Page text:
Evaluation of genome wide association study associated type 2 diabetes susceptibility loci in sub Saharan Africans
Center for Research on Genomics and Global Health, National Human Genome Research Institute, National Institutes of Health, Bethesda, MD, United States; Department of Medicine, University of Lagos, Lagos, Nigeria; Department of Medicine, University of Nigeria Teaching Hospital, Enugu, Nigeria; Department of Medicine, University of Science and Technology, Kumasi, Ghana; Department of Medicine, College of Medicine, University of Ibadan, Ibadan, Nigeria; National Human Genome Research Institute, National Institutes of Health, Bethesda, MD, United States; Department of Medicine and Therapeutics, University of Ghana Medical School, Accra, Ghana; Institute of Human Virology, School of Medicine, University of Maryland, Baltimore, MD, United States; National Institutes of Health, Bethesda, MD, United States; National Human Genome Center, Howard University, Washington, DC, United States
Genome wide association studies (GWAS) for type 2 diabetes (T2D) undertaken in European and Asian ancestry populations have yielded dozens of robustly associated loci. However, the genomics of T2D remains largely understudied in sub-Saharan Africa (SSA), where rates of T2D are increasing dramatically and where the environmental background is quite different than in these previous studies. Here, we evaluate 106 reported T2D GWAS loci in continental Africans. We tested each of these SNPs, and SNPs in linkage disequilibrium (LD) with these index SNPs, for an association with T2D in order to assess transferability and to fine map the loci leveraging the generally reduced LD of African genomes. The study included 1775 unrelated Africans (1035 T2D cases, 740 controls; mean age 54 years; 59% female) enrolled in Nigeria, Ghana, and Kenya as part of the Africa America Diabetes Mellitus (AADM) study. All samples were genotyped on the Affymetrix Axiom PanAFR SNP array. Forty-one of the tested loci showed transferability to this African sample (p < 0.05, same direction of effect), 11 at the exact reported SNP and 30 others at SNPs in LD with the reported SNP (after adjustment for the number of tested SNPs). TCF7L2 SNP rs7903146 was the most significant locus in this study (p = 1.61 × 10-8). Most of the loci that showed transferability were successfully fine-mapped, i.e., localized to smaller haplotypes than in the original reports. The findings indicate that the genetic architecture of T2D in SSA is characterized by several risk loci shared with non-African ancestral populations and that data from African populations may facilitate fine mapping of risk loci. The study provides an important resource for meta-analysis of African ancestry populations and transferability of novel loci. © 2015 Adeyemo, Tekola-Ayele, Doumatey, Bentley, Chen, Huang, Zhou, Shriner, Fasanmade, Okafor, Eghan, Agyenim-Boateng, Adeleye, Balogun, Elkahloun, Chandrasekharappa, Owusu, Amoah, Acheampong, Johnson, Oli, Adebamowo, Collins, Dunston and Rotimi.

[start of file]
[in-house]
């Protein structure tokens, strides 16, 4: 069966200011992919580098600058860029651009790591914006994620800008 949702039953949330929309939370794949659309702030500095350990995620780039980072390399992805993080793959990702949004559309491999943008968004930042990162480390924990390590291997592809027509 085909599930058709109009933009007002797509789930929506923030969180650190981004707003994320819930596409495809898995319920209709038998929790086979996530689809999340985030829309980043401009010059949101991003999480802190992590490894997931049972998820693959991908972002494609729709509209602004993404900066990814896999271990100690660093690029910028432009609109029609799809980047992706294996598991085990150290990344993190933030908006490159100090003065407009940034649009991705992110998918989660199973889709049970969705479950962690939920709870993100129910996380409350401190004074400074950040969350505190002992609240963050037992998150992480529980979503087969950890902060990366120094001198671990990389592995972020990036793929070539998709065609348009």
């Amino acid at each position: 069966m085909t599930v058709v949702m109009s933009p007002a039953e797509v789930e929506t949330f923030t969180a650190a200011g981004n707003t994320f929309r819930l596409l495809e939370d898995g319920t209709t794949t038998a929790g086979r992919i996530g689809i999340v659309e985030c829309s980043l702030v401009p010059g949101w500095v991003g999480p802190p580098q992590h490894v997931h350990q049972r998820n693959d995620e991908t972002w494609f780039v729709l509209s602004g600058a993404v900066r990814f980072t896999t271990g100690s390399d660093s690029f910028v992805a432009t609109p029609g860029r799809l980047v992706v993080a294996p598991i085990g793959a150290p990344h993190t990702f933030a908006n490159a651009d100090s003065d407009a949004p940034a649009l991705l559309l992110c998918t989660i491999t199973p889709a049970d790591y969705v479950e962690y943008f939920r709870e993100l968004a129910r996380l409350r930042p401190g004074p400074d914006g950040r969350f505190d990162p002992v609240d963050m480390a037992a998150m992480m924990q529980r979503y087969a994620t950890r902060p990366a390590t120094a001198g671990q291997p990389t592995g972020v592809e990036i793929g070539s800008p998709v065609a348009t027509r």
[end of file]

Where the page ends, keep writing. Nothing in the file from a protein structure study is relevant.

cholesterol; glucose; triacylglycerol; adult; Africa south of the Sahara; anthropometry; Article; blood analysis; controlled study; female; gene linkage disequilibrium; gene locus; gene mapping; genetic association; genetic susceptibility; genotype; human; major clinical study; male; middle aged; non insulin dependent diabetes mellitus; single nucleotide polymorphism